The tourism industry accounts for just over 10% of the world’s GDP. There has already been a loss of between 850 million and 1.1 billion international tourists, and a revenue loss of between $90 billion and $1.2 trillion in export revenues from the tourism sector. Nearly 100 to 120 million jobs are at risk across the world.
The Indian story is no different, aside from the fact that some of the developed nations did support the sector by sharing their wage bill. However, in India, nothing of the sort has happened. The only form of help rendered in India is to provide loans which the industry is not prepared to accept, owing to a bleak future, at least in the coming months.
The national federation of 10 tourism and hospitality organisations in India estimates an overall revenue loss of Rs 5 trillion (Rs 5 lakh crore), and job cuts for between four to five crore people. The CII (Confederation of Indian Industries) estimates a loss of Rs 1.58 lakh crore for the organised sector in the tourism industry. It has further categorised the estimated loss; it said that the branded hotel groups are set to lose Rs 1.10 lakh crore, online travel agencies Rs 4,312 crore, tour operators Rs 25,000 crore, adventure tour operators Rs 19,000 crore and cruise tourism will lose about Rs 419 crore.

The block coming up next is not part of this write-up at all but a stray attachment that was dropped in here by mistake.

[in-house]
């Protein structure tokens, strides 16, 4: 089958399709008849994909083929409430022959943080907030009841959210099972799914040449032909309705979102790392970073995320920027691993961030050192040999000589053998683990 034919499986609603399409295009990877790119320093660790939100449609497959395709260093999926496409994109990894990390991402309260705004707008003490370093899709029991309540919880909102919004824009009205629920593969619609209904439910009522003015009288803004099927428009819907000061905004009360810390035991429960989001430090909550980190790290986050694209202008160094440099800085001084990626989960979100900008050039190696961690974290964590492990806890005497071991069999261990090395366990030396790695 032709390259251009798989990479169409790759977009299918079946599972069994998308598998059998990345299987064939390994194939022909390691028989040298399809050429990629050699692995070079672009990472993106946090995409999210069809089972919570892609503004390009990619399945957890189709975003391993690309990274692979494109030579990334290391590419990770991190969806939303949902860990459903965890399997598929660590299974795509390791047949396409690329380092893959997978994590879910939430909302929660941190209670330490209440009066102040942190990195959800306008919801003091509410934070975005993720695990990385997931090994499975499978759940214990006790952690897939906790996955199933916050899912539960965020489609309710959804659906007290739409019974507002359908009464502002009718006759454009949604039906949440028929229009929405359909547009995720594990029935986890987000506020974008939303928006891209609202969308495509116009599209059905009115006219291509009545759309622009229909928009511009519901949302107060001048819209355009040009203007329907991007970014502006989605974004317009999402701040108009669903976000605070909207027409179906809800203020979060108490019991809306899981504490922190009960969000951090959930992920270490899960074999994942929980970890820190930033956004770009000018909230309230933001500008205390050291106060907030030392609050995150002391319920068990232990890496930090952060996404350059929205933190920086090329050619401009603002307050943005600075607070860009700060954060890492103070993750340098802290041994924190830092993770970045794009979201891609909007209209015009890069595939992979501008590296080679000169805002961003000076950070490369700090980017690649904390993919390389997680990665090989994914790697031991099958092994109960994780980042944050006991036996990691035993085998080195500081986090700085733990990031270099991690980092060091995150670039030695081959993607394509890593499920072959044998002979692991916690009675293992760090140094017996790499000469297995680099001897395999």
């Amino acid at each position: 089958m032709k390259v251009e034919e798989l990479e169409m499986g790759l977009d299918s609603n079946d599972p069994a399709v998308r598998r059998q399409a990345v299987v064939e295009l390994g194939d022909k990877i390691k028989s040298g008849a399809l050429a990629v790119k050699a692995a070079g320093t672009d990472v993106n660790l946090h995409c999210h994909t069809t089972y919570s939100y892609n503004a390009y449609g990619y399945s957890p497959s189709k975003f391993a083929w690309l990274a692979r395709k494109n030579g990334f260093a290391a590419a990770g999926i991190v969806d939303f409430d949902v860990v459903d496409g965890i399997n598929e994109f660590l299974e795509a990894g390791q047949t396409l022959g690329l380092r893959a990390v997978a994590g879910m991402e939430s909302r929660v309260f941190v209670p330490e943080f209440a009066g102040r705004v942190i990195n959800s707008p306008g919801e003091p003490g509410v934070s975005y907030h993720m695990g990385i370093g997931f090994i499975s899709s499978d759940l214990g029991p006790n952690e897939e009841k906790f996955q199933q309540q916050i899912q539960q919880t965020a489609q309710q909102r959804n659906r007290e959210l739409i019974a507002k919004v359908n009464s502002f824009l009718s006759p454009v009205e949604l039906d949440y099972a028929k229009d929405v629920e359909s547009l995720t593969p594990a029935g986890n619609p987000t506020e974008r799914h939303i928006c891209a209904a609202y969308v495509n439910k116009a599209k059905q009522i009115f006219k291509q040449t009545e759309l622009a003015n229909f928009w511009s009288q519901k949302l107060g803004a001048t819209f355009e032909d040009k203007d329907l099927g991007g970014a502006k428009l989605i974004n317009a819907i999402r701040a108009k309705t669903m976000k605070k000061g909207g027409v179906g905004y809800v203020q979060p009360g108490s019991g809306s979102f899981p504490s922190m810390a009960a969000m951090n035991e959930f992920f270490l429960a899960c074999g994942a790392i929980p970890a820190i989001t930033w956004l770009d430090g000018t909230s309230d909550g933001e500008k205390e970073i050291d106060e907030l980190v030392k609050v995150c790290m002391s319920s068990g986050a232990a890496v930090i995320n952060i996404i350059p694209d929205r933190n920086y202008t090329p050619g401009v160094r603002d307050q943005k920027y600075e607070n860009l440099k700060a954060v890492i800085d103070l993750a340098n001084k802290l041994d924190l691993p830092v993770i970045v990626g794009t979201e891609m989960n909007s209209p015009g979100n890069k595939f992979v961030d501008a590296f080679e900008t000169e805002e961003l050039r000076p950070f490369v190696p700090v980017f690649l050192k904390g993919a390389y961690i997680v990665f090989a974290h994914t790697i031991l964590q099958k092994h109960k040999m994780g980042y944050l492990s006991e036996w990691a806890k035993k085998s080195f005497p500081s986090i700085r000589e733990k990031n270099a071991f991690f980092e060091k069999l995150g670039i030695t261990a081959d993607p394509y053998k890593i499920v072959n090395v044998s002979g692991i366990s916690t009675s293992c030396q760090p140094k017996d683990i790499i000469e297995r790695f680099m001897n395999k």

Between April and June, the tourism industry is estimated to have incurred a loss of Rs 69,400 crore. Foreign tourist arrivals (FTAs) were 10.9 million, and foreign exchange earnings (FEE) were Rs 2,10,971 crore in 2019, with Uttar Pradesh, Delhi, Maharashtra and Tamil Nadu accounting for 60% of foreign tourist arrivals. The number has been negligible since March and there are no signs of revival for at least another few months.
Nearly 80% of the tourism industry in India falls under the MSME (micro, small and medium enterprises) category. The Finance Minister’s stimulus package did not even reach out to this important sector. Though the Ministry of Tourism has said that the government is considering providing the sector with soft loans, a working capital and deferment on loan payments – no respite has been given to the industry yet. Above all, the industry does not require loans, it is already under huge debt, and it rather requires a stimulus and a corpus fund to ensure that people can survive, at least.
One of the chief executive officers of the Federations of Associations of Tourism and Hospitality (FAITH) had recommended a salary corpus for this sector. For example, had the government agreed to provide a mere Rs 3,000 per worker as a salary corpus for the tourism industry in Himachal Pradesh. It would have cost the exchequer not more than Rs 20 crore for a period of three months. However, governments, both at the Centre and in the state, are not prepared to provide this help, thus ruining the livelihoods of the people engaged in this industry.
As a result, the hotel industry is adopting the method of laying-off its workers. The government, instead of proactively intervening in this sector, has left it to the owners of the hotels and the restaurants and the workers unions, who have started holding protest demonstrations outside some of the hotels, calling it illegal retrenchment.
The writer is former Deputy Mayor of Shimla. The views are personal.